Brown Rat

Non-native pest species. Should be eradicated where possible, but will be nearly impossible over large landmass other than the likes of New Zealand. The damage to the countryside, natural world and even cities of this country are not worth the continuation of tolerance to this species in any area of the country. Unfortunately resistance to rodenticides is likely to make this very difficult.

Hen Harrier (I will struggle to write this in 100 words..)

There is space (and available resources/land) in England for 300 pairs of hen harrier in England, but there are only 4 birds. The status of hen harrier in England unveils the reality of the state of our countryside, and the challenges of protecting the natural world. Basically, no one has been prosecuted for the shooting of these missing pairs, despite their national protection status. Hen harriers have been estimated to take a very low number of grouse relative to other species predation (including man!!) and if gamekeepers argue that under 2% of grouse are killed by hen harriers are causing their moorlands to be unviable, then there is a serious issue with their business model.


This is a difficult one for me, and I imagine not many of my fellow conservationists are going to like me afterwards! I love badgers very much, but the evidence that came out of a very long, and thorough historical experiment known as the Krebbs trial has shown that between 5 and 35% of all BTB accounts are caused by badgers. In some areas that could constitute over 100,00 cattle. That could constitute entire herds, and thus whole farms incomes. The current badger cull is, to be frank, a ******* disaster. There are very few controls, it has no proper taskforce, and is a disgrace to ecology. If a real cull, in a small enough scale to be measured, with sufficient funding and protection was carried out, I would be surprised if there wasn’t a reduction in BTB. That isn’t going to happen, and the Krebbs trial has its own problems, but I don’t have time to talk about that here!

Grey Squirrel

Wow, I’m talking about a lot of death in this one! Grey Squirrels are lovely fluffy animals that play an important part in the ecosystem… in North America. Forest damage, egg poaching and yet more ecological damage are all the symptoms of grey squirrels in our country. It would be eminently sensible to plan a national eradication programme to remove grey squirrels from the UK. They have already been eradicated from pockets of the country, and the rise of the pine martin in the north of the country has pushed them back. I feel there is no issue in planning to remove grey squirrels, and push for our lovely reds to come back (apart from radical animal rights people and funding!)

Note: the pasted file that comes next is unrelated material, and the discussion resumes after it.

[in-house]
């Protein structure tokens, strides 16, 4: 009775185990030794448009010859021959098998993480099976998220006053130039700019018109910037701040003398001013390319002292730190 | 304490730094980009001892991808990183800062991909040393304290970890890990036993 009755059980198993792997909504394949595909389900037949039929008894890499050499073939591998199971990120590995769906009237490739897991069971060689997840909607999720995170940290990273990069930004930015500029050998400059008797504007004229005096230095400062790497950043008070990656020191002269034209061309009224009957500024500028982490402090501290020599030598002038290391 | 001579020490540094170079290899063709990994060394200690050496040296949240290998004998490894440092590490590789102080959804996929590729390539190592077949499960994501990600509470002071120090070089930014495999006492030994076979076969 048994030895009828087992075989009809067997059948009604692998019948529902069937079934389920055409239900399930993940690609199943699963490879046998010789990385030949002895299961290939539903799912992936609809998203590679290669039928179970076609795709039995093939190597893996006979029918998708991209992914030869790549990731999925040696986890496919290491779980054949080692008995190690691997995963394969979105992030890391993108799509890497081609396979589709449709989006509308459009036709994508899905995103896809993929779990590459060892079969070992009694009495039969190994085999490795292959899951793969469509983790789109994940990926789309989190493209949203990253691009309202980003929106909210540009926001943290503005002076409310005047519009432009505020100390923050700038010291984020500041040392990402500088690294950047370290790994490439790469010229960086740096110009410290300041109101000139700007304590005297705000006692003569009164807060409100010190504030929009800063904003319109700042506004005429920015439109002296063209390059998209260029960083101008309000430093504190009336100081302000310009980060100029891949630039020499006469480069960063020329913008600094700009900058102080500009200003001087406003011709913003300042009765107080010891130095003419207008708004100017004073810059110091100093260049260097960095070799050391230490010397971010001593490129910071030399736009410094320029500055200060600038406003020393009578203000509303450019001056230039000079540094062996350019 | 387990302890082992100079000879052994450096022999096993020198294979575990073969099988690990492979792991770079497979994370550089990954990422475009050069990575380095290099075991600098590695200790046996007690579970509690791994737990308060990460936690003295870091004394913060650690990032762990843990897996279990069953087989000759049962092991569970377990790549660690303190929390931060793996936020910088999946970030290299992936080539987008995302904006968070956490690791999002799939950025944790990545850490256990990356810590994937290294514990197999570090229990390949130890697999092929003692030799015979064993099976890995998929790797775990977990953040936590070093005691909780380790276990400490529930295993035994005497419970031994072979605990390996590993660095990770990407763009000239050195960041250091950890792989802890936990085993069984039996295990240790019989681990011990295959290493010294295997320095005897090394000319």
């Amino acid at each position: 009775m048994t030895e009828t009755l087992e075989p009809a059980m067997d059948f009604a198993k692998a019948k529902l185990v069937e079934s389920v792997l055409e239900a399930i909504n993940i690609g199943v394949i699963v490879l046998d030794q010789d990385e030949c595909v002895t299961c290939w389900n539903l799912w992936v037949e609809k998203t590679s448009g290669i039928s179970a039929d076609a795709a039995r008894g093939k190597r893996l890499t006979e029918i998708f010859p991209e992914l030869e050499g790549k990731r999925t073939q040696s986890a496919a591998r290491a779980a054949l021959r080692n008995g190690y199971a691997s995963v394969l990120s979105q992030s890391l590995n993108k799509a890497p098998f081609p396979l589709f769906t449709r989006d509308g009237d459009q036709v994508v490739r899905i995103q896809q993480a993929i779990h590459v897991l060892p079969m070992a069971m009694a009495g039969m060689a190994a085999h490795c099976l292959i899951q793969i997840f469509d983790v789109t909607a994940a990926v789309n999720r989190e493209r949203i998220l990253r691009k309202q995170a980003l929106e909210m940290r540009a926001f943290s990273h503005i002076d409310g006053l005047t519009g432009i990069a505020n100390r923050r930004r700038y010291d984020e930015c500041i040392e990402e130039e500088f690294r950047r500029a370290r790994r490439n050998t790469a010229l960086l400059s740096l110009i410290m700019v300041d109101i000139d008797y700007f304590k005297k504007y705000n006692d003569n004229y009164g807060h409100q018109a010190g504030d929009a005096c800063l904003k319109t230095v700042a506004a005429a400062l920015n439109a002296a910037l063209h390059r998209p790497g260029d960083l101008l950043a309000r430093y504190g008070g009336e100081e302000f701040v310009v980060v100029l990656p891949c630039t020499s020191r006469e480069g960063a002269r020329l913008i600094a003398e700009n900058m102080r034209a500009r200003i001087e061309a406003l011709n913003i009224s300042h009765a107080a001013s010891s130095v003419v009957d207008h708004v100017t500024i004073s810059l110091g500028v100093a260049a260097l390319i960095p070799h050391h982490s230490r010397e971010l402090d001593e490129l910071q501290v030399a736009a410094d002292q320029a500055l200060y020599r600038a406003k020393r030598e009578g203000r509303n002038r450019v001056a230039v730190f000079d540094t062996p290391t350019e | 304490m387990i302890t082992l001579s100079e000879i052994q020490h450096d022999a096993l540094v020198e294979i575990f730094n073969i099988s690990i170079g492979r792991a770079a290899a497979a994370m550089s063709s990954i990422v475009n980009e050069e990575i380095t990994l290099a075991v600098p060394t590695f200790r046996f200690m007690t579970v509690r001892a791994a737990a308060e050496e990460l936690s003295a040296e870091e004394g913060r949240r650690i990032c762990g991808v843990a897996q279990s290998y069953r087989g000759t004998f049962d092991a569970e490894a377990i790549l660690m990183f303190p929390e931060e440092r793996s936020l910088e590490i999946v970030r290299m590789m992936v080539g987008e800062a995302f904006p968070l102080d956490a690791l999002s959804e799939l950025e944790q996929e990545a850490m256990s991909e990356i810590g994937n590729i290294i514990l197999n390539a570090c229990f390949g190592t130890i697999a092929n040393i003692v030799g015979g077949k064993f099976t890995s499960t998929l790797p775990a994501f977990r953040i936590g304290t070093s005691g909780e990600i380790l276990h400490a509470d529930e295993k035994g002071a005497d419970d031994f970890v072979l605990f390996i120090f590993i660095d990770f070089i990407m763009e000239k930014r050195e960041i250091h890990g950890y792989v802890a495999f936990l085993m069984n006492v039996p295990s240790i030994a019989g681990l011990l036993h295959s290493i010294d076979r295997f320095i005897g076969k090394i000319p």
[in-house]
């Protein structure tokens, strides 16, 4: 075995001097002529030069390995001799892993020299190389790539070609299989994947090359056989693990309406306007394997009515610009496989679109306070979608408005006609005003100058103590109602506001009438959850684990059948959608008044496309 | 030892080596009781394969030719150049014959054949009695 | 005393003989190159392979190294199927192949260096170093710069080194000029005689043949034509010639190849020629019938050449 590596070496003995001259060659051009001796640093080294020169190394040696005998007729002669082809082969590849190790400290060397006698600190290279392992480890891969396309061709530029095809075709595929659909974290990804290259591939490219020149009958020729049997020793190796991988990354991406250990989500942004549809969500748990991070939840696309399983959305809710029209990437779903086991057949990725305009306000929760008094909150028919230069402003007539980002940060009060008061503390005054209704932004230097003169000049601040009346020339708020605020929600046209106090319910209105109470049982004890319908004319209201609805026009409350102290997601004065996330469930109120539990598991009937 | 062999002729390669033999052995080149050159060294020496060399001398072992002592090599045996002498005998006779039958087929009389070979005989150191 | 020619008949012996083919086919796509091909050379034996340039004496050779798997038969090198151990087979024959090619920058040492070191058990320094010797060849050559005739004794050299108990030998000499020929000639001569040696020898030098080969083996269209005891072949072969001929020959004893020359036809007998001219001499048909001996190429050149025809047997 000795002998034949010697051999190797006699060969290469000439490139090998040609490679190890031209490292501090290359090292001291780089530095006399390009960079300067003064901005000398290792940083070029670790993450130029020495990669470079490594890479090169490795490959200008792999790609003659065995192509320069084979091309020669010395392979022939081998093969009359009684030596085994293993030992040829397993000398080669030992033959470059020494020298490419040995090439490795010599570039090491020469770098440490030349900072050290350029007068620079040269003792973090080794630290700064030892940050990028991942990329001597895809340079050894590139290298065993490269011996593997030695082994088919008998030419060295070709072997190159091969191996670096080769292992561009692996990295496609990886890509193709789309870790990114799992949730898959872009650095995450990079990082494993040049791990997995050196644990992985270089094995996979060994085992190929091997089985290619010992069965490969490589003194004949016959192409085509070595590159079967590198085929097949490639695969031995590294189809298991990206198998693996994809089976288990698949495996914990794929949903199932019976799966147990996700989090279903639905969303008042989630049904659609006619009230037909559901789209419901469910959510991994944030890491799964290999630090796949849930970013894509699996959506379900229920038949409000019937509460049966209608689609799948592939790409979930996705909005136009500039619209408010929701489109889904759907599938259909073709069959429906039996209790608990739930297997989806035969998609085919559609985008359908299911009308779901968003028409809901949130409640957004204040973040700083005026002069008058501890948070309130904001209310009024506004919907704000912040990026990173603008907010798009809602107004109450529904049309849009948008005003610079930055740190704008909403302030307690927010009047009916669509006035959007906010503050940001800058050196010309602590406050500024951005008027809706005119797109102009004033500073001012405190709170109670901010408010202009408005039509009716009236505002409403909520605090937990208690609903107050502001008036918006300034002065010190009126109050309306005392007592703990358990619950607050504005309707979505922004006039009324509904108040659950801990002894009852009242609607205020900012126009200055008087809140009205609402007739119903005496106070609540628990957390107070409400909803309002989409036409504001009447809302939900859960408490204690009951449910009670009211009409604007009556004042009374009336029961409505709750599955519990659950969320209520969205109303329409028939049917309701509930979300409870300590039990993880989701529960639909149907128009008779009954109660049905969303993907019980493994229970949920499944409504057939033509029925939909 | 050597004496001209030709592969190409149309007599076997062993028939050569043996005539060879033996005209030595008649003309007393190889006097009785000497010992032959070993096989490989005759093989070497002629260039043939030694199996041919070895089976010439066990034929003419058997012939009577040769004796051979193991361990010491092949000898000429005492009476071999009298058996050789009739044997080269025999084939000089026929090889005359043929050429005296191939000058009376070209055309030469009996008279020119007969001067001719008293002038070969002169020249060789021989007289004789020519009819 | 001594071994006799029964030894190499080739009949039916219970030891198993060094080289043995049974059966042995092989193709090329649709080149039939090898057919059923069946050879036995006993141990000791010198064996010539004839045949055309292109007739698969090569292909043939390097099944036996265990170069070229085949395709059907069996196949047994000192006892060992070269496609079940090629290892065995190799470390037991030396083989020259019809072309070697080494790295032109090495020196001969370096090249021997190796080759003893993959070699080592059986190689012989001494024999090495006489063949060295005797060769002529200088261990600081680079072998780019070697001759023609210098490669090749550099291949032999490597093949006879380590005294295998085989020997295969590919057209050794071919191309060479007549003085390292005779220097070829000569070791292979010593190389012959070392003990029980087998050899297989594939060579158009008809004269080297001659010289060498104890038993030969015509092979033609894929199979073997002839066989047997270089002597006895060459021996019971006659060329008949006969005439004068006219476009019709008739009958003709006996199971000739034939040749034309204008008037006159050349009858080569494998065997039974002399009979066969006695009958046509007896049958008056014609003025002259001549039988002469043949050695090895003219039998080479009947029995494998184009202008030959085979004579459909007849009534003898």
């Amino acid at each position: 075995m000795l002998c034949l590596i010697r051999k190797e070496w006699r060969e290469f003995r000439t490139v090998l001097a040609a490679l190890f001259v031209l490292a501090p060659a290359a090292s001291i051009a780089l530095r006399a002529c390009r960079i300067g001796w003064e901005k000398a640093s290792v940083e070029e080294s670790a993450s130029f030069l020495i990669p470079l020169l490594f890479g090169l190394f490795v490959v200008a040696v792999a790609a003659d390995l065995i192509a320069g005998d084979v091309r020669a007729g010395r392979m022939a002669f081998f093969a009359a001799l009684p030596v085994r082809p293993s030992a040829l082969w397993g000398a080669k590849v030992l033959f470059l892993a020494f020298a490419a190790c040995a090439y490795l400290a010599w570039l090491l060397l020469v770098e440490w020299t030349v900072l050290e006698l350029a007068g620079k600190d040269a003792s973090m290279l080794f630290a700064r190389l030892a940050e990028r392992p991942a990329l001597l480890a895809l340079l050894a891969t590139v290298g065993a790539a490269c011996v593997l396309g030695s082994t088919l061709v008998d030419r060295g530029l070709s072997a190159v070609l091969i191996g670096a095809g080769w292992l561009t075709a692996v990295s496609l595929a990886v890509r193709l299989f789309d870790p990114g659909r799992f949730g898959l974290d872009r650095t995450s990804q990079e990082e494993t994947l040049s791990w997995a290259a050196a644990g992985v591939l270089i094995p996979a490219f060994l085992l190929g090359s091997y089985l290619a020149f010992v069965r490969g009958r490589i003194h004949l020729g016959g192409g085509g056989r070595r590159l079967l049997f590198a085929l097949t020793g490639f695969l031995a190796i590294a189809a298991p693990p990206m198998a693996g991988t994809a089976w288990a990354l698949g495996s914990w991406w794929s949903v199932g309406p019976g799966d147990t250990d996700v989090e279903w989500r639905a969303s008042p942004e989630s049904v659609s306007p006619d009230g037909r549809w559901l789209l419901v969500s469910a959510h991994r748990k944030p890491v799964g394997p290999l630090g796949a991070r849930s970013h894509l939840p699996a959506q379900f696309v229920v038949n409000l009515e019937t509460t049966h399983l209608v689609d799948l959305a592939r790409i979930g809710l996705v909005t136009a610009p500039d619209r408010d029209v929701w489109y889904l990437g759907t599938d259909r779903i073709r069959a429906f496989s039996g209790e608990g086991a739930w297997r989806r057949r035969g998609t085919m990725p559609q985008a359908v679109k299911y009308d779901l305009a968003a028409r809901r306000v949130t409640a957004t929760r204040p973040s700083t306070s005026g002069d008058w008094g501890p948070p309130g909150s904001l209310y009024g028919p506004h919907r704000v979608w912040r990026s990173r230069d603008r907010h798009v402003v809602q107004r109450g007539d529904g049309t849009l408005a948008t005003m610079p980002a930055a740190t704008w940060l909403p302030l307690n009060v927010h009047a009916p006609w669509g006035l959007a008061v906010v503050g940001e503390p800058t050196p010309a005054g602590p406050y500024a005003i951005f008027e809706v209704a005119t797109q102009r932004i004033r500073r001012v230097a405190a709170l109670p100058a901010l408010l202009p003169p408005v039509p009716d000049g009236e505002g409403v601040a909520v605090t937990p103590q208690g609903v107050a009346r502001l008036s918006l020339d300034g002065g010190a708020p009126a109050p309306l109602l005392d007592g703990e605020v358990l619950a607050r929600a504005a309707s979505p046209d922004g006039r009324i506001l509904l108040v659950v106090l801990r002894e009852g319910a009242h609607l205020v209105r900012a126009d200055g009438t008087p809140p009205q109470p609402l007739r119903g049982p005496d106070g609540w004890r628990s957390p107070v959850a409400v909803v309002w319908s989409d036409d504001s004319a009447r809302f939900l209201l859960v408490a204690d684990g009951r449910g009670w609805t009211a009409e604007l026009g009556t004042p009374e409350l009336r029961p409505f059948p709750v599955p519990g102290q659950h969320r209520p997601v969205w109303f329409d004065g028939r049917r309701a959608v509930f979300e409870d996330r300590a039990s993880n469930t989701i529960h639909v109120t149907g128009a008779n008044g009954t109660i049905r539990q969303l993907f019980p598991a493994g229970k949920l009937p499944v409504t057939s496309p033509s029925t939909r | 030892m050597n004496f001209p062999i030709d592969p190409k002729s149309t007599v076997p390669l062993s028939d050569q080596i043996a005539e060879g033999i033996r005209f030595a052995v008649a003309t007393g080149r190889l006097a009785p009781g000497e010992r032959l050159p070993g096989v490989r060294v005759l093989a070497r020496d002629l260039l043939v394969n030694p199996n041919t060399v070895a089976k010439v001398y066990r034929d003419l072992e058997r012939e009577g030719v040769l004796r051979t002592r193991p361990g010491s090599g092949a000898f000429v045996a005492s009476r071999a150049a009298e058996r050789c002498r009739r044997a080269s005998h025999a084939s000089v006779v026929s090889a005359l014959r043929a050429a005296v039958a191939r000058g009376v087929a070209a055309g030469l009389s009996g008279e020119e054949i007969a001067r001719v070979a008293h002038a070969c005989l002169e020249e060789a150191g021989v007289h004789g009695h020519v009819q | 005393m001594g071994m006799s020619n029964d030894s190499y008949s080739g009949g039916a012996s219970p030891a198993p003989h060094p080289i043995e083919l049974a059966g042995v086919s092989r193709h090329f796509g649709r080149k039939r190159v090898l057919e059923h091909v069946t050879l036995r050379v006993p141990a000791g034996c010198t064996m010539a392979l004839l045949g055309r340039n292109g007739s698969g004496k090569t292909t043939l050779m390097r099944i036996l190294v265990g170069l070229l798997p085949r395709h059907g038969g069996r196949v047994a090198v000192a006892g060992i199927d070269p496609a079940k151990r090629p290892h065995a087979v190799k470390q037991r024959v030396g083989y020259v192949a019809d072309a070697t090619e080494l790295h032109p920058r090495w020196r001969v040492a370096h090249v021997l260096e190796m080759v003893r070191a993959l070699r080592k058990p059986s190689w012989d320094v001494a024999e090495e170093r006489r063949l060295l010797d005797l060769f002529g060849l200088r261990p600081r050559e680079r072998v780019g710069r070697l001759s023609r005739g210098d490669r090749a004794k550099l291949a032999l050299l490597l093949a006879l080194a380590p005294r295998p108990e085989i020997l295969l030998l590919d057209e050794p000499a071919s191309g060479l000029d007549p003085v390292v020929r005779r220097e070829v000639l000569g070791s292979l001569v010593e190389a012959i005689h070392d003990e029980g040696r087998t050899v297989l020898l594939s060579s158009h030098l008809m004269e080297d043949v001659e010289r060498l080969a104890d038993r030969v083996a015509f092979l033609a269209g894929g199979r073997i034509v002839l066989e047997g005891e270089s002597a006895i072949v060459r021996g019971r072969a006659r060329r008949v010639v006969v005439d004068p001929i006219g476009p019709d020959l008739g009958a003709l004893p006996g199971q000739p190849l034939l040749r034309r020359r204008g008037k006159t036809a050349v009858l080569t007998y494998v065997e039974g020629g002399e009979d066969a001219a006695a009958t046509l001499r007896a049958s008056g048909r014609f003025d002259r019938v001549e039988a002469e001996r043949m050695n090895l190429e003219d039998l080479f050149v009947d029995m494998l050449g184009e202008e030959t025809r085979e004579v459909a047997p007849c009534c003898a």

I would never shoot pheasant for sport (it’s barbaric), but many people do. I will be honest; I have had very little experience with what the impacts of pheasant farming and shooting in the UK is. I don’t doubt it results in illegal raptor persecution, which is abhorrent, but personally, I have had very little to do with pheasants and pheasant shooting – and its something I should know more about. As a scientist and a conservationist, I can’t give an opinion on something I don’t know enough about, as it would reduce my own integrity, and that of all those in my profession. I’m going to go and do some reading now, so I can be more informed for when the topic inevitably arrives again.

1 Comment

  1. Tony says:

    A most informative blog, David Hunter, thanks. A couple of topics I’d share different views on are the Hen Harrier and the Badger debates. With regards to the Hen Harrier, 300 potential pairs figures for England alone, I don’t see that being anywhere near relevant in 2016. Right now, there is too much competition for this ground-nesting species over nesting spaces and dwindling food supplies. Competitive forces working against Hen Harrier (even if illegal persecution were halted) are most complex. Growing populations of other raptors, namely Buzzards, Merlins, Kestrels and also corvids, continually fight against each other over the same reproductive rights. The part of the Badger cull which unnerves me is the fact that both diseased and non-diseased animals are currently killed. This latter aspect surely needs addressing in the long-run.

    The final section I’m pleased to take from your blog post is this, and I beg others to take note of it. “As a scientist and a conservationist, I can’t give an opinion on something I don’t know enough about, as it would reduce my own integrity, and that of all those in my profession.” I simply don’t believe you can call yourself a conservationist or a conversationist without heeding those wise words. This is another reason why I believe in science-based outcomes and will listen to the less outspoken naturalists on such topics, above anybody else attempting to grab the limelight.

    Many Thanks, James Common for sharing David’s post.


Leave a Reply